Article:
What is app. the normal quantitative rate of filtration?
125ml/min, equivalent to ten times te blood volume daily.
Any proteins that are roughly 30 kilodaltons or under can pass freely through the mermbrane. True/False
Can the PCT be further divided into segments?
Yes. The S1 and S2 segment based on the histological appearance of its cells.
The proximal straight tubule is commonly called the S3 segment.
The PCT has what type of cell in its lumen?
Cuboidal. This is the only place in the nephron that has cuboidal cells. These cells are covered with millions of microvilli. Their function is to increase surface area and absorption.
Fluid in the filtrate entering the PCT is reabsorbed where?
Into the peritubular capillaries. This includes app. 2/3 of the filtered salt and water and all filtered organic solutes(primarily glucose and amino acids).
What system is responsible for the filtering process?
This is driven by sodium transport from the lumen into the blood by the Na+ /K+ ATPase in the basolateral membrane of the epithelial cells.
Regarding the descending limb, is it permeable to water?
Yes. But it is impermeable to salt and only indirectly contributes to the concentration of the interstitium.
What is the function of longer descending limbs?
These allow more time for water to flowout of the filtrate, so longer limbs make the filtrate more concentrated or hypertonic.
What is the function of the ascending limb?
It actively pumps sodium out of the filtrate, generating the hypertonic, interstitium that drives the countercurrent exchange.
In the presence of parathyroid hormone, the DCT reabsorbs more calcium and excretes more phosphate. True/False
Though the collecting duct is normally impermeable to water, it becomes permeable in the presence of which hormone?
Embryologically, the collecting duct is from the endoderm and the nephron is from the mesoderm. True/False
What is natriuretic hormone?
It is released from cardiocyte granules located in the right atrium of the heart in response to increased atrial stretch
The JGA is a renal structure consisting of which three important cells?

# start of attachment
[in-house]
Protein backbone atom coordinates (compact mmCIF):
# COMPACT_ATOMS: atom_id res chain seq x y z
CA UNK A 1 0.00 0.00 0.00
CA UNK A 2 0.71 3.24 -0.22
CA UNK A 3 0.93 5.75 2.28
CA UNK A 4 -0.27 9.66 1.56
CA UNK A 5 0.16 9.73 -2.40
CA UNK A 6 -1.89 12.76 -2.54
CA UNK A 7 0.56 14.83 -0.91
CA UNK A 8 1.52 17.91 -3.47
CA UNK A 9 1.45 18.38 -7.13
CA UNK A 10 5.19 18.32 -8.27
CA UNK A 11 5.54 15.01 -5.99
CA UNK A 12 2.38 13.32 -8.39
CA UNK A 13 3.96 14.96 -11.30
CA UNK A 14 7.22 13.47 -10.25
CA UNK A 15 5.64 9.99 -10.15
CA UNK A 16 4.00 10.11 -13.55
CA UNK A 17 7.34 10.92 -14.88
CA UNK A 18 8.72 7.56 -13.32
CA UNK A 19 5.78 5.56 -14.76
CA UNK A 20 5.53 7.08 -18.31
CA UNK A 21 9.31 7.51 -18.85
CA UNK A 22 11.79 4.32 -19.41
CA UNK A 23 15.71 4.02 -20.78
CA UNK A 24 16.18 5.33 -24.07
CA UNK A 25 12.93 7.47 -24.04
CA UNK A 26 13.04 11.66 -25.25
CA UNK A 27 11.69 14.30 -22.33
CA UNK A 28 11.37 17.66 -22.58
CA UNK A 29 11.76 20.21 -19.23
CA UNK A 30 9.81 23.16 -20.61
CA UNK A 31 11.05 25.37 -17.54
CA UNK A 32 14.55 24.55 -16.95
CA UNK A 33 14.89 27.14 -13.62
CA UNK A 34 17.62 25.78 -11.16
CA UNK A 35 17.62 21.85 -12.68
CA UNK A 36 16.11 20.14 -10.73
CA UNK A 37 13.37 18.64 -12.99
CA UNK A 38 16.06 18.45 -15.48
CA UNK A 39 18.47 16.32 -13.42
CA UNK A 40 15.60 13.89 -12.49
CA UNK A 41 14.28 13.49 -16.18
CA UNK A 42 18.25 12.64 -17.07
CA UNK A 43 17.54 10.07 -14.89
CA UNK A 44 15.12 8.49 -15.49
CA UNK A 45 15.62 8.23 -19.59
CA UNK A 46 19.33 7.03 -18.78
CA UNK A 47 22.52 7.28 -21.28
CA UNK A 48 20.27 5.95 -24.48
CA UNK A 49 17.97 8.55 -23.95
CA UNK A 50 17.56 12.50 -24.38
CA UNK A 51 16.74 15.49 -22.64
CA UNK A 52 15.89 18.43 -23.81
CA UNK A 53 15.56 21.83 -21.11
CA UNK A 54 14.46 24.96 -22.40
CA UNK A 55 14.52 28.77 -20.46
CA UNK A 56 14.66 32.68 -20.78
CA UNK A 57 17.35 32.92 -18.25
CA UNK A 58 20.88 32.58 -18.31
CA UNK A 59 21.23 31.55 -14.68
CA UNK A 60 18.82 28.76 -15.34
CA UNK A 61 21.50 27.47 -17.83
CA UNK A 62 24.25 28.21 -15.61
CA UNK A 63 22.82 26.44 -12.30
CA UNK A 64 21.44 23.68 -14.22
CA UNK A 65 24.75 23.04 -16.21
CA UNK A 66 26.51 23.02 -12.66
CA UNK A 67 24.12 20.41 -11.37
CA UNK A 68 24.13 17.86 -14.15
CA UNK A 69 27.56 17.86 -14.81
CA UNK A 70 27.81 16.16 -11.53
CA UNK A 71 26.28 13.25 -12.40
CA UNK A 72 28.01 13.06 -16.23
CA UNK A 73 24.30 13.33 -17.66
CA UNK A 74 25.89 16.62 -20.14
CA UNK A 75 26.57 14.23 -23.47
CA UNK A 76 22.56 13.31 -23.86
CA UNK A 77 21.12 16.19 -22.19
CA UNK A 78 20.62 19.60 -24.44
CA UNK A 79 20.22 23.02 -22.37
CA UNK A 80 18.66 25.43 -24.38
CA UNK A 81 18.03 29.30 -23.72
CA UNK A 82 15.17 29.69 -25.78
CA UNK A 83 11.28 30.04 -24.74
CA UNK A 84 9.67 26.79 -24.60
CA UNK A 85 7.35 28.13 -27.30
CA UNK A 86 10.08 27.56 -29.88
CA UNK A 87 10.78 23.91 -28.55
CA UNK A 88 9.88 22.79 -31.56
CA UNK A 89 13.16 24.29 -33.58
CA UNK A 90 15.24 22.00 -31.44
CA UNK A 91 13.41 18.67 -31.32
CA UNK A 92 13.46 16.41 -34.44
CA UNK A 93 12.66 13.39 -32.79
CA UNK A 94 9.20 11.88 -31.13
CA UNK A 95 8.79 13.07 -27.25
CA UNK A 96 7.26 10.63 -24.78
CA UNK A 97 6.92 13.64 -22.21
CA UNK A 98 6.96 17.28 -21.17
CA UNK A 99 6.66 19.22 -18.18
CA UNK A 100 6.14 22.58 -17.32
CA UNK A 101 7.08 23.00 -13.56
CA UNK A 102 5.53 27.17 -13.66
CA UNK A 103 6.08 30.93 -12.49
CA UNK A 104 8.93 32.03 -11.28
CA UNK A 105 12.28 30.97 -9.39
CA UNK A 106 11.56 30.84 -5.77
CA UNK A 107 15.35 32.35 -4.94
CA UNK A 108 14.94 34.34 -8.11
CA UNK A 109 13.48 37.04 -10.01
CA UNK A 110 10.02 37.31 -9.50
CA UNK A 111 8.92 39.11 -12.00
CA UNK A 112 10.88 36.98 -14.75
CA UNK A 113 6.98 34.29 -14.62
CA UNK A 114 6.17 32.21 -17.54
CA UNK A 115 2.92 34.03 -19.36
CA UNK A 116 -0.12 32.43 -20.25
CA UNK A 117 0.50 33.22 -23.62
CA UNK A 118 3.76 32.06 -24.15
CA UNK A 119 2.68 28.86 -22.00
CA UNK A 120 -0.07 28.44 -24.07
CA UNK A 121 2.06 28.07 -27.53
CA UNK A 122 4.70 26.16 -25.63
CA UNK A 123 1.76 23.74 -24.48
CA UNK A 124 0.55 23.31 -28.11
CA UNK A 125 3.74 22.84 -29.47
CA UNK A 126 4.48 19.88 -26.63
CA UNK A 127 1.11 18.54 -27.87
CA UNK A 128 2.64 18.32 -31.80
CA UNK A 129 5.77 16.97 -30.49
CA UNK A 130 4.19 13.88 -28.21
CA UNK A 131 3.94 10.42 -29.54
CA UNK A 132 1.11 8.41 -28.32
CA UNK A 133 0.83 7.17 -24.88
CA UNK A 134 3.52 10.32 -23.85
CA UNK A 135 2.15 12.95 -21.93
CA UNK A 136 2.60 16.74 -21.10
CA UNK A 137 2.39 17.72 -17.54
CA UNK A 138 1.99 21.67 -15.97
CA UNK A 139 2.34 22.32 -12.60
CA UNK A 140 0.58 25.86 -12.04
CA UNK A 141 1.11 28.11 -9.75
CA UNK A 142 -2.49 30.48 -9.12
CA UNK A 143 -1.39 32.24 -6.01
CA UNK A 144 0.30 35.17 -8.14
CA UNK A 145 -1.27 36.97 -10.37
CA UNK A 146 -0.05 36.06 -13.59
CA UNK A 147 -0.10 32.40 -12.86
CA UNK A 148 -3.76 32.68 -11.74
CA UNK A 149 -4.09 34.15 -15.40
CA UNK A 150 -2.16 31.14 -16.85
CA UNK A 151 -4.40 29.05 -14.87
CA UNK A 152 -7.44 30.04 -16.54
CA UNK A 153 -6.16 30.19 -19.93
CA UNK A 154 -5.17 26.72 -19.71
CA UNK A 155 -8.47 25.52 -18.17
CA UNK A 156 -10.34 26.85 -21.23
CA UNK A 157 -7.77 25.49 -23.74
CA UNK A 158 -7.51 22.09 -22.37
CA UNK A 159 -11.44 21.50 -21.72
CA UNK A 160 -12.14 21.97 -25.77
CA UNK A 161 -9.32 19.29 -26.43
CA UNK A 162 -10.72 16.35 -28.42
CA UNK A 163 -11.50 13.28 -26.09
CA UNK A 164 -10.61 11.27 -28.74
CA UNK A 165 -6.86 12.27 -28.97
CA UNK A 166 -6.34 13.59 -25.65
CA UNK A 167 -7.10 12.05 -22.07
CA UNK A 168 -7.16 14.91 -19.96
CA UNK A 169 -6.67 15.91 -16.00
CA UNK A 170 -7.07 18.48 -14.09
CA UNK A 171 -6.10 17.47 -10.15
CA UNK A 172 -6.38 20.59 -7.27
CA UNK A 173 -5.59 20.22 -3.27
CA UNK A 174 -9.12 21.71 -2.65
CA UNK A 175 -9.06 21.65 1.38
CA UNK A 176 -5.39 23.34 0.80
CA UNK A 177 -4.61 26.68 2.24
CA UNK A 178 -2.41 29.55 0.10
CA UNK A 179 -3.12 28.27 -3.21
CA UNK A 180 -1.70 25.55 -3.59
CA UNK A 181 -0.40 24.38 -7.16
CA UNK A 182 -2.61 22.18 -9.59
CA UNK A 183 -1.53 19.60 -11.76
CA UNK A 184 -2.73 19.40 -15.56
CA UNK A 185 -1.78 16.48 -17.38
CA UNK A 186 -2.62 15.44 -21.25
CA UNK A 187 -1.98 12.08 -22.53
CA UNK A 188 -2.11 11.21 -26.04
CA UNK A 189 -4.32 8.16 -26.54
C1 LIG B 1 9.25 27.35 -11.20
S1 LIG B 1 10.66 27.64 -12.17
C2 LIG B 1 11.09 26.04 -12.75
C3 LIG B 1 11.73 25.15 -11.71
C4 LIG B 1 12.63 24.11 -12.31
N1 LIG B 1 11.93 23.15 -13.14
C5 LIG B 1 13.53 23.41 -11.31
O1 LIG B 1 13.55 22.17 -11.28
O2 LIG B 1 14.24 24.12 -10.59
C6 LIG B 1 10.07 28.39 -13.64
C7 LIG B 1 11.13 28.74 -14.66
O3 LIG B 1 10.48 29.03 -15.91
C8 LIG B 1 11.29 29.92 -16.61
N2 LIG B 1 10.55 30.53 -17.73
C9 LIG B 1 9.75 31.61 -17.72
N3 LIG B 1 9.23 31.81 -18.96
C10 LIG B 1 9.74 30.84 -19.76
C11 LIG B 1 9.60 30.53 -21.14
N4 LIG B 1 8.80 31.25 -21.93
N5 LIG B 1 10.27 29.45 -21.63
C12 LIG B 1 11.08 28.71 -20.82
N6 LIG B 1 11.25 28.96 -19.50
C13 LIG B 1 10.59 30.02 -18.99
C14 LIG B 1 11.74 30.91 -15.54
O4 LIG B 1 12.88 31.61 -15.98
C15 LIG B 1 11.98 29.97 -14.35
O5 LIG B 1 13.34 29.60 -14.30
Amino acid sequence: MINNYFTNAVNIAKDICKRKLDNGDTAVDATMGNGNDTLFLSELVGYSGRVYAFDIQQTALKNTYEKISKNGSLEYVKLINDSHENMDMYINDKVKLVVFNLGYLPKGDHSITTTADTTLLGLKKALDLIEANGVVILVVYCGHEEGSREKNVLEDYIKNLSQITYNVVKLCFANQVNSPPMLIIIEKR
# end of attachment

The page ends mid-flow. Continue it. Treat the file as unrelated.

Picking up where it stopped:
Macula densa
Mesangial cells
Juxtaglomerular cells.
JG cells are also known as granular cells and are the site of renin secretion.
Why is the diuretic, acetazolamide used?
It helps to make the urine more alkaline and is helpful in increasing excretion of substances such as aspirin in cases of overdose or poisoning.,
The antihypertensive actions of some diuretics(thiazides and loop diuretics) are independent of their diuretic effect. True/False
What is diabetic nephropathy?
Also known as Kimmelstiel-Wilson syndrome and intercapillary glomerulonephritis, is a progressive kidney disease caused by angiopathy of capillaries in the kidney glomeruli. It is due to nodular glomerulosclerosis. It often accompanies poorly managed longstanding diabetes.
Renal failure is associatedwith oliguria(less than 400 ml of urine output per day. True/False
What is diabetes insipidus?
The person with DI has the inability to concentrate their urine in water restriction, in turn they will void 3-20 liters a day.
What are the two forms of DI?
Nephrogenic- the kidneys do not respond to ADH. There is impairment of concentrating ability. Lithium may occasionally cause this form.
Neurogenic- Usually caused by head injury near the hypophyseal tract.
E. coli is known to be one of the most important causes of urinary tract infections. True/False
Where was the first successful kidney transplant performed?
It was announced on March 4, 1954 at Peter Bent Brigham Hospital. It was performed by Dr. Joseph E. Murray. He was awarded the Nobel Prize for medicine in 1990.
What is TURP?
Transurethral resection of the prostate. An instrument is inserted up the urethra to remove the section of the prostate that is blocking urine flow. THis is used for treatment of benign prostatic hyperplasia(BPH).
What is ventilation?
IUt is the exchange of air between the external environment and the alveoli.
In respiration, how does air move?
Air moves by bulk flow from an area of high pressure to low pressure.
The parietal pleura is attached to the thoracic wall. True/False
True. The visceral pleura is attached to the lung itself.
Which gases are found in the air we breathe?
O2- 21%
Nitrogen- 78%
CO2- 0.04%
Miscellaneous other gases, argon etc.
Briefly, describe the trachea?
Also known as the windpipe, has ciliated cells and mucus secreting cells lining it, and is held open by C shaped cartilage rings.
What are the extensions of the mucociliary escalator?
It extends from the top of the trachea all the way down to the bronchioles.
When contraction of intercostal muscles actively increase the size of the thorax, and the lungs expand. True/False
This expansion increases the size of the alveoli which decreases pressure in the alveoli. Pressure within the alveoli is now lower than atmospheric pressure which allows air to move into the lungs through the structures discussed.
Any thickening of lung tissue due to disease will decrease lung compliance. True/False